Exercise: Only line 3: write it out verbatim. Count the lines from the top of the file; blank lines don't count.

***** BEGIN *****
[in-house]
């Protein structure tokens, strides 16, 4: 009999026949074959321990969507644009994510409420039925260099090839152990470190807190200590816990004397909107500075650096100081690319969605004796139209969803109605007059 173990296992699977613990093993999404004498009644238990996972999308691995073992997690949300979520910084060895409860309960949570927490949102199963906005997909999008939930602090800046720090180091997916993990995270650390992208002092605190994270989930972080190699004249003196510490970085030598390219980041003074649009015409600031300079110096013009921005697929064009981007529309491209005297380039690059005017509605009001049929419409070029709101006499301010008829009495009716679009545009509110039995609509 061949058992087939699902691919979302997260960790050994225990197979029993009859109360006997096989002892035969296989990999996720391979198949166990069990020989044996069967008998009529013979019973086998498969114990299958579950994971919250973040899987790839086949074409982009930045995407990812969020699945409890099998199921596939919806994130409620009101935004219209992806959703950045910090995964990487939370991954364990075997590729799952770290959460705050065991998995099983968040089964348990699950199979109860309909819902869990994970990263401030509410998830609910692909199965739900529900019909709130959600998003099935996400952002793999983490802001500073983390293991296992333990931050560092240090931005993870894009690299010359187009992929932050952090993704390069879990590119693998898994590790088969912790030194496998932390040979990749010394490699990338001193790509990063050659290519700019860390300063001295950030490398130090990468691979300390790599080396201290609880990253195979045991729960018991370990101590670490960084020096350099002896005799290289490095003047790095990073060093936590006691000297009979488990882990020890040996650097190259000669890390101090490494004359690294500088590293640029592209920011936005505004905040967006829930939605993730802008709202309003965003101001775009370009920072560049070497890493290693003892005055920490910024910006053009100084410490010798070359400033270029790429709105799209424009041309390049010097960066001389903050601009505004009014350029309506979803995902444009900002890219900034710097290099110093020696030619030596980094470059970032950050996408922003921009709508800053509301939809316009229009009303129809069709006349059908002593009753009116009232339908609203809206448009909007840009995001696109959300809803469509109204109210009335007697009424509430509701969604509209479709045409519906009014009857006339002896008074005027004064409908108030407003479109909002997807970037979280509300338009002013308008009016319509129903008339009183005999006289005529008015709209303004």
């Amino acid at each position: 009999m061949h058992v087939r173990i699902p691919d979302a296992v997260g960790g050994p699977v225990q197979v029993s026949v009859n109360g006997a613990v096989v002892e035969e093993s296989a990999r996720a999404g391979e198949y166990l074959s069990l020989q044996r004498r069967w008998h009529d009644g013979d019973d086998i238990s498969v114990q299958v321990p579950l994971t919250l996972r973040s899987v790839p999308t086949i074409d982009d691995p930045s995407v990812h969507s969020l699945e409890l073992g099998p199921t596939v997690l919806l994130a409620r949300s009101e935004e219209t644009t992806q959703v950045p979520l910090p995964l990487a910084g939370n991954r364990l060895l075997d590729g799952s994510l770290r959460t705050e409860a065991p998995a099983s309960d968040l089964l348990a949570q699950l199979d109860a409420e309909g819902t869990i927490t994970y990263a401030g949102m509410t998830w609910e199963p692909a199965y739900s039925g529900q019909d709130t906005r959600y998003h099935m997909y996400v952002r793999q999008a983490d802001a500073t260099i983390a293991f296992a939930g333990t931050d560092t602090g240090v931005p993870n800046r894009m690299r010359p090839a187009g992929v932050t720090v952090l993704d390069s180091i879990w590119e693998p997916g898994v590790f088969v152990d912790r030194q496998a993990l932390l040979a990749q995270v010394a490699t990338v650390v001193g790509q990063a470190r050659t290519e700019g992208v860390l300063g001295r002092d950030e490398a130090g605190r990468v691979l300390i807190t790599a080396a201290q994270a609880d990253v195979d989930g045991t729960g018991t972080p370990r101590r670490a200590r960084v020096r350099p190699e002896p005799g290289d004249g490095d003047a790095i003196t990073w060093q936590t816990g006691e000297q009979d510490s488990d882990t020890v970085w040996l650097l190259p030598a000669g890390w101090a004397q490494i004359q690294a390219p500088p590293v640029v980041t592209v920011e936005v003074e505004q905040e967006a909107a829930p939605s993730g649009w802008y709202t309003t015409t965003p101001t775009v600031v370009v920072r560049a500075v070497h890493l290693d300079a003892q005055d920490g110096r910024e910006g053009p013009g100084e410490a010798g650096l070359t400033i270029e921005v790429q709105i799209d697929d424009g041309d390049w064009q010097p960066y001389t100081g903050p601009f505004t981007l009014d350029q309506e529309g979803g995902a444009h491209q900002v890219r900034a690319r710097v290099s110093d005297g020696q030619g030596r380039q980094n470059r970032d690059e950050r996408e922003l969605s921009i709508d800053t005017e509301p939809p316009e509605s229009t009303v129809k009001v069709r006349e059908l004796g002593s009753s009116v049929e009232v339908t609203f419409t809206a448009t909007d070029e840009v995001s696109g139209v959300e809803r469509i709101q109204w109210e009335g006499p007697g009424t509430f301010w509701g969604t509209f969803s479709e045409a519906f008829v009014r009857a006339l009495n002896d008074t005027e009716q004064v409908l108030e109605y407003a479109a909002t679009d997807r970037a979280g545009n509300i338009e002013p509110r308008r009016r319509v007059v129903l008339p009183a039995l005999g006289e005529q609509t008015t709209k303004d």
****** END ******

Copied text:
């Amino acid at each position: 009999m061949h058992v087939r173990i699902p691919d979302a296992v997260g960790g050994p699977v225990q197979v029993s026949v009859n109360g006997a613990v096989v002892e035969e093993s296989a990999r996720a999404g391979e198949y166990l074959s069990l020989q044996r004498r069967w008998h009529d009644g013979d019973d086998i238990s498969v114990q299958v321990p579950l994971t919250l996972r973040s899987v790839p999308t086949i074409d982009d691995p930045s995407v990812h969507s969020l699945e409890l073992g099998p199921t596939v997690l919806l994130a409620r949300s009101e935004e219209t644009t992806q959703v950045p979520l910090p995964l990487a910084g939370n991954r364990l060895l075997d590729g799952s994510l770290r959460t705050e409860a065991p998995a099983s309960d968040l089964l348990a949570q699950l199979d109860a409420e309909g819902t869990i927490t994970y990263a401030g949102m509410t998830w609910e199963p692909a199965y739900s039925g529900q019909d709130t906005r959600y998003h099935m997909y996400v952002r793999q999008a983490d802001a500073t260099i983390a293991f296992a939930g333990t931050d560092t602090g240090v931005p993870n800046r894009m690299r010359p090839a187009g992929v932050t720090v952090l993704d390069s180091i879990w590119e693998p997916g898994v590790f088969v152990d912790r030194q496998a993990l932390l040979a990749q995270v010394a490699t990338v650390v001193g790509q990063a470190r050659t290519e700019g992208v860390l300063g001295r002092d950030e490398a130090g605190r990468v691979l300390i807190t790599a080396a201290q994270a609880d990253v195979d989930g045991t729960g018991t972080p370990r101590r670490a200590r960084v020096r350099p190699e002896p005799g290289d004249g490095d003047a790095i003196t990073w060093q936590t816990g006691e000297q009979d510490s488990d882990t020890v970085w040996l650097l190259p030598a000669g890390w101090a004397q490494i004359q690294a390219p500088p590293v640029v980041t592209v920011e936005v003074e505004q905040e967006a909107a829930p939605s993730g649009w802008y709202t309003t015409t965003p101001t775009v600031v370009v920072r560049a500075v070497h890493l290693d300079a003892q005055d920490g110096r910024e910006g053009p013009g100084e410490a010798g650096l070359t400033i270029e921005v790429q709105i799209d697929d424009g041309d390049w064009q010097p960066y001389t100081g903050p601009f505004t981007l009014d350029q309506e529309g979803g995902a444009h491209q900002v890219r900034a690319r710097v290099s110093d005297g020696q030619g030596r380039q980094n470059r970032d690059e950050r996408e922003l969605s921009i709508d800053t005017e509301p939809p316009e509605s229009t009303v129809k009001v069709r006349e059908l004796g002593s009753s009116v049929e009232v339908t609203f419409t809206a448009t909007d070029e840009v995001s696109g139209v959300e809803r469509i709101q109204w109210e009335g006499p007697g009424t509430f301010w509701g969604t509209f969803s479709e045409a519906f008829v009014r009857a006339l009495n002896d008074t005027e009716q004064v409908l108030e109605y407003a479109a909002t679009d997807r970037a979280g545009n509300i338009e002013p509110r308008r009016r319509v007059v129903l008339p009183a039995l005999g006289e005529q609509t008015t709209k303004d």